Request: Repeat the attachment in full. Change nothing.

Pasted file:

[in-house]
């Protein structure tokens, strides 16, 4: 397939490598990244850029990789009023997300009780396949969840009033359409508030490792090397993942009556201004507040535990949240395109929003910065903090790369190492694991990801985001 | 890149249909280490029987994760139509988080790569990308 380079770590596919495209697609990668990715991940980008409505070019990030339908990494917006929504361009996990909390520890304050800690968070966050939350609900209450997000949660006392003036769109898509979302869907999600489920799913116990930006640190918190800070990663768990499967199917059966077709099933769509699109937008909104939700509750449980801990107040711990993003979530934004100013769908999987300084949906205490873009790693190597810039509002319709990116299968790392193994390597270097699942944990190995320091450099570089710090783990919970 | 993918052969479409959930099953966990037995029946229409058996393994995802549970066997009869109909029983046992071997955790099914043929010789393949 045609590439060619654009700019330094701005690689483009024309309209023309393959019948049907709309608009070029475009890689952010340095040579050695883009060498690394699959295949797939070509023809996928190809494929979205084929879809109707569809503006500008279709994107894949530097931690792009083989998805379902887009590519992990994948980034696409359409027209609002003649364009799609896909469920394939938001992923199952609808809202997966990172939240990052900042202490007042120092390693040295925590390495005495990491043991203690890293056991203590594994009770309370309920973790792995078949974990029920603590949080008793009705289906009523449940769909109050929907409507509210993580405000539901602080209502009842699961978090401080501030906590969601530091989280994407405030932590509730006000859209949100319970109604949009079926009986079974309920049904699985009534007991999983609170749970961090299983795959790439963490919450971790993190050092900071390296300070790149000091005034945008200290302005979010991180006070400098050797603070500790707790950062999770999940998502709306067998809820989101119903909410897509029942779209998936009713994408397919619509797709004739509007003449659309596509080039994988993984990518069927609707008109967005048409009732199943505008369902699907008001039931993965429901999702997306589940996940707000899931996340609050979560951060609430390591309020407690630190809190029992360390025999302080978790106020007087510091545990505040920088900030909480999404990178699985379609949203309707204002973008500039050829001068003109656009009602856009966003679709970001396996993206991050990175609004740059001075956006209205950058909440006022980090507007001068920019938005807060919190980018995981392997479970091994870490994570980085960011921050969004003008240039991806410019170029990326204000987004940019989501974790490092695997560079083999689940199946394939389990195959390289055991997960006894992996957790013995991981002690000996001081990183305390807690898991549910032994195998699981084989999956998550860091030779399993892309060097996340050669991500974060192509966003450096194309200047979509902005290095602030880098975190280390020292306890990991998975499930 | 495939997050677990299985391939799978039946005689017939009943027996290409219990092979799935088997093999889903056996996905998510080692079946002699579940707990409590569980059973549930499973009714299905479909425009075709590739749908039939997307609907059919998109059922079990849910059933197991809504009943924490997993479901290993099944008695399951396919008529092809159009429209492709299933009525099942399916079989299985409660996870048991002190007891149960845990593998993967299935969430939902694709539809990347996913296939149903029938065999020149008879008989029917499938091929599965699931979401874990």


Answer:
[in-house]
């Protein structure tokens, strides 16, 4: 397939490598990244850029990789009023997300009780396949969840009033359409508030490792090397993942009556201004507040535990949240395109929003910065903090790369190492694991990801985001 | 890149249909280490029987994760139509988080790569990308 380079770590596919495209697609990668990715991940980008409505070019990030339908990494917006929504361009996990909390520890304050800690968070966050939350609900209450997000949660006392003036769109898509979302869907999600489920799913116990930006640190918190800070990663768990499967199917059966077709099933769509699109937008909104939700509750449980801990107040711990993003979530934004100013769908999987300084949906205490873009790693190597810039509002319709990116299968790392193994390597270097699942944990190995320091450099570089710090783990919970 | 993918052969479409959930099953966990037995029946229409058996393994995802549970066997009869109909029983046992071997955790099914043929010789393949 045609590439060619654009700019330094701005690689483009024309309209023309393959019948049907709309608009070029475009890689952010340095040579050695883009060498690394699959295949797939070509023809996928190809494929979205084929879809109707569809503006500008279709994107894949530097931690792009083989998805379902887009590519992990994948980034696409359409027209609002003649364009799609896909469920394939938001992923199952609808809202997966990172939240990052900042202490007042120092390693040295925590390495005495990491043991203690890293056991203590594994009770309370309920973790792995078949974990029920603590949080008793009705289906009523449940769909109050929907409507509210993580405000539901602080209502009842699961978090401080501030906590969601530091989280994407405030932590509730006000859209949100319970109604949009079926009986079974309920049904699985009534007991999983609170749970961090299983795959790439963490919450971790993190050092900071390296300070790149000091005034945008200290302005979010991180006070400098050797603070500790707790950062999770999940998502709306067998809820989101119903909410897509029942779209998936009713994408397919619509797709004739509007003449659309596509080039994988993984990518069927609707008109967005048409009732199943505008369902699907008001039931993965429901999702997306589940996940707000899931996340609050979560951060609430390591309020407690630190809190029992360390025999302080978790106020007087510091545990505040920088900030909480999404990178699985379609949203309707204002973008500039050829001068003109656009009602856009966003679709970001396996993206991050990175609004740059001075956006209205950058909440006022980090507007001068920019938005807060919190980018995981392997479970091994870490994570980085960011921050969004003008240039991806410019170029990326204000987004940019989501974790490092695997560079083999689940199946394939389990195959390289055991997960006894992996957790013995991981002690000996001081990183305390807690898991549910032994195998699981084989999956998550860091030779399993892309060097996340050669991500974060192509966003450096194309200047979509902005290095602030880098975190280390020292306890990991998975499930 | 495939997050677990299985391939799978039946005689017939009943027996290409219990092979799935088997093999889903056996996905998510080692079946002699579940707990409590569980059973549930499973009714299905479909425009075709590739749908039939997307609907059919998109059922079990849910059933197991809504009943924490997993479901290993099944008695399951396919008529092809159009429209492709299933009525099942399916079989299985409660996870048991002190007891149960845990593998993967299935969430939902694709539809990347996913296939149903029938065999020149008879008989029917499938091929599965699931979401874990």